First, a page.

Urban Prep Academy also has a significant advantage over similar Chicago public schools. They have a budget that allows them to spend approximately $12,000 per student compared with approximately $8,000 per pupil for students attending typical public schools. One of the things that the school does with its money is continue to reach out to the boys after graduation even as they attend college. This extension of support has allowed them to boast another accomplishment, college retention. Of the 100% of Urban Prep Academy graduates who enrolled in college in 2010, 83% of them are going back for a second year of college. That’s higher than the U.S. college freshman retention average of approximately 77%. If all public high schools could continue to keep in touch with their students for years beyond their graduation, providing support and encouragement from familiar mentors, the college retention rate across the nation would skyrocket. But Urban Prep Academy is graduating less than 100 students per year, and most public schools do not have the resources to dedicate that kind of time to individual students.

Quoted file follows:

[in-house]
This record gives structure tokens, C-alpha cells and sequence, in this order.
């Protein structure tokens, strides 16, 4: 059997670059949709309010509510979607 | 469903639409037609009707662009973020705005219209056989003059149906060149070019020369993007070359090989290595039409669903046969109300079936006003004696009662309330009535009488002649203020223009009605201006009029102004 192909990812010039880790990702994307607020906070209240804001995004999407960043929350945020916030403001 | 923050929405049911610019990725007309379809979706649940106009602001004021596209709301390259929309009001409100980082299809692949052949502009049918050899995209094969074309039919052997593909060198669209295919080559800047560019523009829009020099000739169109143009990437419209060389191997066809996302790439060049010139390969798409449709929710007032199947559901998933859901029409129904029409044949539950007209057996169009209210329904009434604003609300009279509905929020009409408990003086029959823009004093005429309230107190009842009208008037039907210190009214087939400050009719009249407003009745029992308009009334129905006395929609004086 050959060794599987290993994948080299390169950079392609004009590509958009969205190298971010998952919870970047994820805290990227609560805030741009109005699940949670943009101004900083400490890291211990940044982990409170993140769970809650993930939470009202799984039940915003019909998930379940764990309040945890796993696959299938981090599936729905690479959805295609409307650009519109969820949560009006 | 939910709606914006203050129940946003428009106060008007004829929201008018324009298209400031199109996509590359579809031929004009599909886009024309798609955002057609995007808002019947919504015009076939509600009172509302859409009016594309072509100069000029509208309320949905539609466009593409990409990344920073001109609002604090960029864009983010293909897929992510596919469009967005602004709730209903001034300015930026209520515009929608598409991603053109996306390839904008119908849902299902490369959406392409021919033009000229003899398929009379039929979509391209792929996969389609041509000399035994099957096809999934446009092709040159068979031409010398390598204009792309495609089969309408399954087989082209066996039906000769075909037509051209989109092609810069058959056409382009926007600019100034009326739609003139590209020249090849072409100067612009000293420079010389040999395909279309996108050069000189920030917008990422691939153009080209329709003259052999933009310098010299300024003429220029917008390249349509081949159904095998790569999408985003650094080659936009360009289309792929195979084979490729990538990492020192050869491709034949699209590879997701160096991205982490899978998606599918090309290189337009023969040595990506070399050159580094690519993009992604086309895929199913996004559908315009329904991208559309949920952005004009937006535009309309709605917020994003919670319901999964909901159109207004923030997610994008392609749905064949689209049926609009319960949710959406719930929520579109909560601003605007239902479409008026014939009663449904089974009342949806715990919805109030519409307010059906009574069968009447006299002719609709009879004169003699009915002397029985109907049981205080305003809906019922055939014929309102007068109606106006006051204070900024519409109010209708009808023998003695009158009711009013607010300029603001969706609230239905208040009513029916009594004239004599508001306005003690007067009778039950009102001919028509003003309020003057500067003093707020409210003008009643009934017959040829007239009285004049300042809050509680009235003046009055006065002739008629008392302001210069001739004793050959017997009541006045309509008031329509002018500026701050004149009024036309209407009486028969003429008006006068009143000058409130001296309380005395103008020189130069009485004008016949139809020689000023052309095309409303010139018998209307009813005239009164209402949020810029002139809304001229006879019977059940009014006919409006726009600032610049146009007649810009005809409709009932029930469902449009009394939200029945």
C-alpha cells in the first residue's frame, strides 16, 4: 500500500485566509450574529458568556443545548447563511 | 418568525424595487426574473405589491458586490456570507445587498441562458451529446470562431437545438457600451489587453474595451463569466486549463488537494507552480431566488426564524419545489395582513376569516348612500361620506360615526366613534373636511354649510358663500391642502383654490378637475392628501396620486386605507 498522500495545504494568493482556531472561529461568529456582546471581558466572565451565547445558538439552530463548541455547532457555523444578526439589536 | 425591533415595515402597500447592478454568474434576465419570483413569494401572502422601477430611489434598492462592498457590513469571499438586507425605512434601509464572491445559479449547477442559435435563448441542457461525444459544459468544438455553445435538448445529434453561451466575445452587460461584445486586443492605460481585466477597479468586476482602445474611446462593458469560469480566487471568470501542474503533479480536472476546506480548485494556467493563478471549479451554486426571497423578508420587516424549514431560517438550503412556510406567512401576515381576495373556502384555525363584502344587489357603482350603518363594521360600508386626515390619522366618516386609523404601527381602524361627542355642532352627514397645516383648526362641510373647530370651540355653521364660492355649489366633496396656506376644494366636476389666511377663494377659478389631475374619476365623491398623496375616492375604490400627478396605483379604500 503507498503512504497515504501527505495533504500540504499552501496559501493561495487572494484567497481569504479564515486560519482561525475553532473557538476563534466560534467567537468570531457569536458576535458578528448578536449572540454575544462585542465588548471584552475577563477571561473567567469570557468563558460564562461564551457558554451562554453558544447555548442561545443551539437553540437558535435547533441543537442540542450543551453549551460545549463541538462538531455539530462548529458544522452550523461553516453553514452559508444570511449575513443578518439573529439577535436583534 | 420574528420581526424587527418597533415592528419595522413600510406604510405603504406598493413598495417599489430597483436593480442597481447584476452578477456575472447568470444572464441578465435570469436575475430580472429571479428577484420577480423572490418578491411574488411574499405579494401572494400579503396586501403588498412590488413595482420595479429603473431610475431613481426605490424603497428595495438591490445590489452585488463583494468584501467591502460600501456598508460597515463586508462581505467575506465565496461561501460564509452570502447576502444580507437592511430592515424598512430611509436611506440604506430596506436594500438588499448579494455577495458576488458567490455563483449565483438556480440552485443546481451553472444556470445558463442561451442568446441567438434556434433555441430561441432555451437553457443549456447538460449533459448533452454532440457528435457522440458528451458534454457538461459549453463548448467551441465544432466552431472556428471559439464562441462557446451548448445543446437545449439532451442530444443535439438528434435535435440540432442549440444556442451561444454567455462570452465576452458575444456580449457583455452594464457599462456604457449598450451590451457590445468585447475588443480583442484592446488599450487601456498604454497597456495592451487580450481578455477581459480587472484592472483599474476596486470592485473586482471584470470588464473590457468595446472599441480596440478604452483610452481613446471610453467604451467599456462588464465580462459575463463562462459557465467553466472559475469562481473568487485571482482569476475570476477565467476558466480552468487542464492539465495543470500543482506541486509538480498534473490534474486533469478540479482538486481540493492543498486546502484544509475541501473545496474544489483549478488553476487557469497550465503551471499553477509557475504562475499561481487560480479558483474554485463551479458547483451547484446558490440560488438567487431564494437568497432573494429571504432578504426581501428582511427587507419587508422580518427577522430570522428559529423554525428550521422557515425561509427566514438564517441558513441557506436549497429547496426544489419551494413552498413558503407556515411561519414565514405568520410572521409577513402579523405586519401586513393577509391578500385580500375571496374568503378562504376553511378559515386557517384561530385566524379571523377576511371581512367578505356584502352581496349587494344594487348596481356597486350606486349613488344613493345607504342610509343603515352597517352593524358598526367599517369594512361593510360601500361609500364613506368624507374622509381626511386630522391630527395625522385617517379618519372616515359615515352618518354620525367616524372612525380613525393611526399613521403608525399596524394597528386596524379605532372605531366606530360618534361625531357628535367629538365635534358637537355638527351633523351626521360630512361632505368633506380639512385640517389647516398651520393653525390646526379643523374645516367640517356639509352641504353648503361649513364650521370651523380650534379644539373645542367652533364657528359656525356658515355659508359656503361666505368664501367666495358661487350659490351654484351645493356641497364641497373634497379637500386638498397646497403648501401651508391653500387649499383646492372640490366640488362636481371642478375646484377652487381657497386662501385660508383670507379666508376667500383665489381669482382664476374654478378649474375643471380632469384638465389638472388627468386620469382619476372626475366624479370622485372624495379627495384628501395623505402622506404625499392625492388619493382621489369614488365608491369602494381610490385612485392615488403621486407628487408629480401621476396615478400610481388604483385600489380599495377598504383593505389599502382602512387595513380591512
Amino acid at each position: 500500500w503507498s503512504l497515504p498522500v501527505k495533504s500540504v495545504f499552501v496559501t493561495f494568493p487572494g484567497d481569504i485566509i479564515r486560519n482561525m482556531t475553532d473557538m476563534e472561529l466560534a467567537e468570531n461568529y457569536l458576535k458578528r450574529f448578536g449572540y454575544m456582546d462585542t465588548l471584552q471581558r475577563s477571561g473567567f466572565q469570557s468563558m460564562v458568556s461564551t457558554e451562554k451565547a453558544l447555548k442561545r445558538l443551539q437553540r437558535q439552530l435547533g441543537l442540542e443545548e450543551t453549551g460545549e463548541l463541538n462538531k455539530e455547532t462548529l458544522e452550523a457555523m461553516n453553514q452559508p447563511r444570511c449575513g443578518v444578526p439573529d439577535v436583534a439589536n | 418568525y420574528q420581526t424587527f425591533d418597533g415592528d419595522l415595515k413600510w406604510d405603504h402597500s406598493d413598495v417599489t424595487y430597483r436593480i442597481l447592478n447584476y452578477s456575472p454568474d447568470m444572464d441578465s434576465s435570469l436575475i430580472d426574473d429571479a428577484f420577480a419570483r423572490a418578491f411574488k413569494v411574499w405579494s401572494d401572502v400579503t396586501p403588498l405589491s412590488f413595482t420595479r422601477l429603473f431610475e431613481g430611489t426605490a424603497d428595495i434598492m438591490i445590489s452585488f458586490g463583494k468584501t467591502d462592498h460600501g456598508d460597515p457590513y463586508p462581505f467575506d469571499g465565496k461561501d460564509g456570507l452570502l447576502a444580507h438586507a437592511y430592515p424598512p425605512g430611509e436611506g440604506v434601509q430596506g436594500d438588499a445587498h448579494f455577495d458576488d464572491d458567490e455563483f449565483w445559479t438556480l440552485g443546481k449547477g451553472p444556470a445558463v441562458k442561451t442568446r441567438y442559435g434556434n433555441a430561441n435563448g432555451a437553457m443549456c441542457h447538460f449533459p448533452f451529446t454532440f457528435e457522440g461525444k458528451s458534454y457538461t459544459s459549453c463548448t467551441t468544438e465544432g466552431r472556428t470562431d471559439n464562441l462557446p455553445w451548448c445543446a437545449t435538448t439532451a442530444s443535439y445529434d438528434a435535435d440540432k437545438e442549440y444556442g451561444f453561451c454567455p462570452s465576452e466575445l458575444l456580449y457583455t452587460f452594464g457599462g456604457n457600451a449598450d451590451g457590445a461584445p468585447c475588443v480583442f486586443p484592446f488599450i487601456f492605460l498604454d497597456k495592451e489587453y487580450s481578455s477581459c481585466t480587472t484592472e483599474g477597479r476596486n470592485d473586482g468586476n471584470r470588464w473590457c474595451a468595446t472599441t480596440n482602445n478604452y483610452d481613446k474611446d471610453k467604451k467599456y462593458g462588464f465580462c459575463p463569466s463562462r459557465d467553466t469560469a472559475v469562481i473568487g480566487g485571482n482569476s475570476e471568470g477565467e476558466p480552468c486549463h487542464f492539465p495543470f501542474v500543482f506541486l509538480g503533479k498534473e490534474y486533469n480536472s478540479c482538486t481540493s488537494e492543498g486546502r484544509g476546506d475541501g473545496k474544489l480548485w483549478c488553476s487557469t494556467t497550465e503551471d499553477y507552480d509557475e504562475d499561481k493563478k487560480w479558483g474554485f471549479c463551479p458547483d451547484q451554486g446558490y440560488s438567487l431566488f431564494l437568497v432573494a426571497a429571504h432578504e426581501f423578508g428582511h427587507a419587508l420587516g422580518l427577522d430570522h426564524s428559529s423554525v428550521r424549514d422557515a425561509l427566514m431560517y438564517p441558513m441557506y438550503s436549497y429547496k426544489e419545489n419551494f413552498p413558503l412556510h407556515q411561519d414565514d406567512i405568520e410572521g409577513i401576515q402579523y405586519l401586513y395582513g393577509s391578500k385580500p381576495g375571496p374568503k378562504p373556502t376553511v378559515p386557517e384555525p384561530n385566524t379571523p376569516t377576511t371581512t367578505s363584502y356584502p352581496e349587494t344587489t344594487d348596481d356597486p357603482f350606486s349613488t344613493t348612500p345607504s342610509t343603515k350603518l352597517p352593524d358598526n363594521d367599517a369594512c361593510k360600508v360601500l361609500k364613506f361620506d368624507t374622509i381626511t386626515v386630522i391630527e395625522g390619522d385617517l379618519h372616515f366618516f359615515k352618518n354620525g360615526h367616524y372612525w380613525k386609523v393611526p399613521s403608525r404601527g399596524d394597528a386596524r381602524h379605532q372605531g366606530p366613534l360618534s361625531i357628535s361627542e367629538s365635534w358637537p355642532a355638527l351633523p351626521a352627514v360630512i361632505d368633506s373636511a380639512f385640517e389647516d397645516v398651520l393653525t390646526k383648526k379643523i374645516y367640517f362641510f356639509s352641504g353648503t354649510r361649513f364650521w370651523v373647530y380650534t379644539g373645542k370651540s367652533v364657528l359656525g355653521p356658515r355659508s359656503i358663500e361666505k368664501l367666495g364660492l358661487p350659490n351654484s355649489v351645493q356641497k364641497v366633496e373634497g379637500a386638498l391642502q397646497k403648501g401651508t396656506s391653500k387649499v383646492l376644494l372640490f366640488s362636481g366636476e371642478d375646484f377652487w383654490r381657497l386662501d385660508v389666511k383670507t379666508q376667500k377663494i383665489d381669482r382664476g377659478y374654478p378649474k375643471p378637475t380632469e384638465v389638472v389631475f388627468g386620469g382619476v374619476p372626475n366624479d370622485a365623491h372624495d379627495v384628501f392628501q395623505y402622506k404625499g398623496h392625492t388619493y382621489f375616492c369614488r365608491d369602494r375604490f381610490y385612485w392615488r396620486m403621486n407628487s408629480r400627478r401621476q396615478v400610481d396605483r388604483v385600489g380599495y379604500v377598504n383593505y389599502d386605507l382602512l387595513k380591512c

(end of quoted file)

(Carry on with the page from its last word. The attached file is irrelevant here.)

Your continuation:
Charter schools as a whole have been studied by the Center for Research on Education Outcomes (CREDO) at Stanford University. They found that, in fact, 17% of the nation’s charter schools were similar to Urban Prep Academy, outperforming public schools across a number of achievement measures such as graduation rates, college enrollment rates, and test scores. However, the bulk of the charter schools (46%) that were studied performed exactly like traditional public schools. Most alarmingly of all, 37% of the charter schools were described as performing “significantly worse” than regular public schools. This research shows that while some charter schools indeed produce better results than public schools, a far greater number put students at risk.